Aggregated News

In its final stages, the neurological disease amyotrophic lateral sclerosis (ALS) can bring extreme isolation. People lose control of their muscles, and communication may become impossible. But with the help of an implanted device that reads his brain signals, a man in this “complete” locked-in state could select letters and form sentences, researchers report this week.

“People have really doubted whether this was even feasible,” says Mariska Vansteensel, a brain-computer interface researcher at the University Medical Center Utrecht who was not involved in the study, published in Nature Communications. If the new spelling system proves reliable for all people who are completely locked in—and if it can be made more efficient and affordable—it might allow thousands of people to reconnect to their families and care teams, says Reinhold Scherer, a neural engineer at the University of Essex.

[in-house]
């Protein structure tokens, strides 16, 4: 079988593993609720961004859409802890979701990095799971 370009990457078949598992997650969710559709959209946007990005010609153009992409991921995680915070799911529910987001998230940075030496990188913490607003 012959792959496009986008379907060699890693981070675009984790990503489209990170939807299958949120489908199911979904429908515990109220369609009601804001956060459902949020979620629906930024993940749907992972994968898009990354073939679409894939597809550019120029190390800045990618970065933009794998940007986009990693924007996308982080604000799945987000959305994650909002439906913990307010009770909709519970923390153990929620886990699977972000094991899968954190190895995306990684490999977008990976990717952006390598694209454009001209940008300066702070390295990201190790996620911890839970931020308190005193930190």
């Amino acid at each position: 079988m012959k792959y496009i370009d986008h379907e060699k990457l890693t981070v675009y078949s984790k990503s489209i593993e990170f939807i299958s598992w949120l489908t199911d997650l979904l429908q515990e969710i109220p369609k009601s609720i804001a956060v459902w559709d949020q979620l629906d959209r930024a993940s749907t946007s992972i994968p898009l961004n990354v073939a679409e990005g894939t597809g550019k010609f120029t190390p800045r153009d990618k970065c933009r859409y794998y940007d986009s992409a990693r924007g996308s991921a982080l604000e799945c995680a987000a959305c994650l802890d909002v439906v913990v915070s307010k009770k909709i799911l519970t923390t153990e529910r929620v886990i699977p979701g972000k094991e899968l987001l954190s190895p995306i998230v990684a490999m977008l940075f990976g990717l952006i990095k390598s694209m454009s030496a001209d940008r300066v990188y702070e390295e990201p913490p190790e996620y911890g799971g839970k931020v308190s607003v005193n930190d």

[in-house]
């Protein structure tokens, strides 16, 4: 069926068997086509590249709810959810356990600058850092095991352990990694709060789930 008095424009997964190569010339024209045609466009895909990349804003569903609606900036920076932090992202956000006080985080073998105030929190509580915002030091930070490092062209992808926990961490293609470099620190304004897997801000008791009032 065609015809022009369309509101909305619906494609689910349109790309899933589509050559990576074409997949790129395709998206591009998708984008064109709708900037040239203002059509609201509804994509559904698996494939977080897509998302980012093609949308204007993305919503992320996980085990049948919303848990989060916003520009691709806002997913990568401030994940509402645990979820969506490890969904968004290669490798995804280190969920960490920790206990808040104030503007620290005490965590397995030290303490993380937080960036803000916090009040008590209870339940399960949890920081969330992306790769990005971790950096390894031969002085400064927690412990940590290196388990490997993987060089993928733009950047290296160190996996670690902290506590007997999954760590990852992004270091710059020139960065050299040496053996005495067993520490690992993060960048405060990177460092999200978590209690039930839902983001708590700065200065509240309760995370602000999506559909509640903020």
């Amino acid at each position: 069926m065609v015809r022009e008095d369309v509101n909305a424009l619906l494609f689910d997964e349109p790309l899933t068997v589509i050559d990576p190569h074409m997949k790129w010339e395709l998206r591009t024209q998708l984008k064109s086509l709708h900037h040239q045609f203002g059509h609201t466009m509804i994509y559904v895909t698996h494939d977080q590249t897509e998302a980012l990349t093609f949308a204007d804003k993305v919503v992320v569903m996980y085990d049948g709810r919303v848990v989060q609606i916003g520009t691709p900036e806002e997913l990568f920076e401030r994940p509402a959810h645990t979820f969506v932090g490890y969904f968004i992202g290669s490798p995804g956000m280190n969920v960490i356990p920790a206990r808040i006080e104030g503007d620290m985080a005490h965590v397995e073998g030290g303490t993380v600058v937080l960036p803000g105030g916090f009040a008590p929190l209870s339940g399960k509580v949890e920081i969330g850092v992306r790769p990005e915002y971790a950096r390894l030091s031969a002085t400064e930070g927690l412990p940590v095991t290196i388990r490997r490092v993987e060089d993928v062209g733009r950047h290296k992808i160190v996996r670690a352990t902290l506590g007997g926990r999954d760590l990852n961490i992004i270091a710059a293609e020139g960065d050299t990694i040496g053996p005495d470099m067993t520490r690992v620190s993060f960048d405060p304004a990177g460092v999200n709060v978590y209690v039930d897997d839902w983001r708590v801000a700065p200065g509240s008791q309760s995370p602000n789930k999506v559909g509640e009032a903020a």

ALS destroys the nerves that control movement, and most patients die within 5 years of diagnosis. When a person with ALS can no longer speak, they can use an eye-tracking camera to select letters on a screen. Later in the disease’s... see more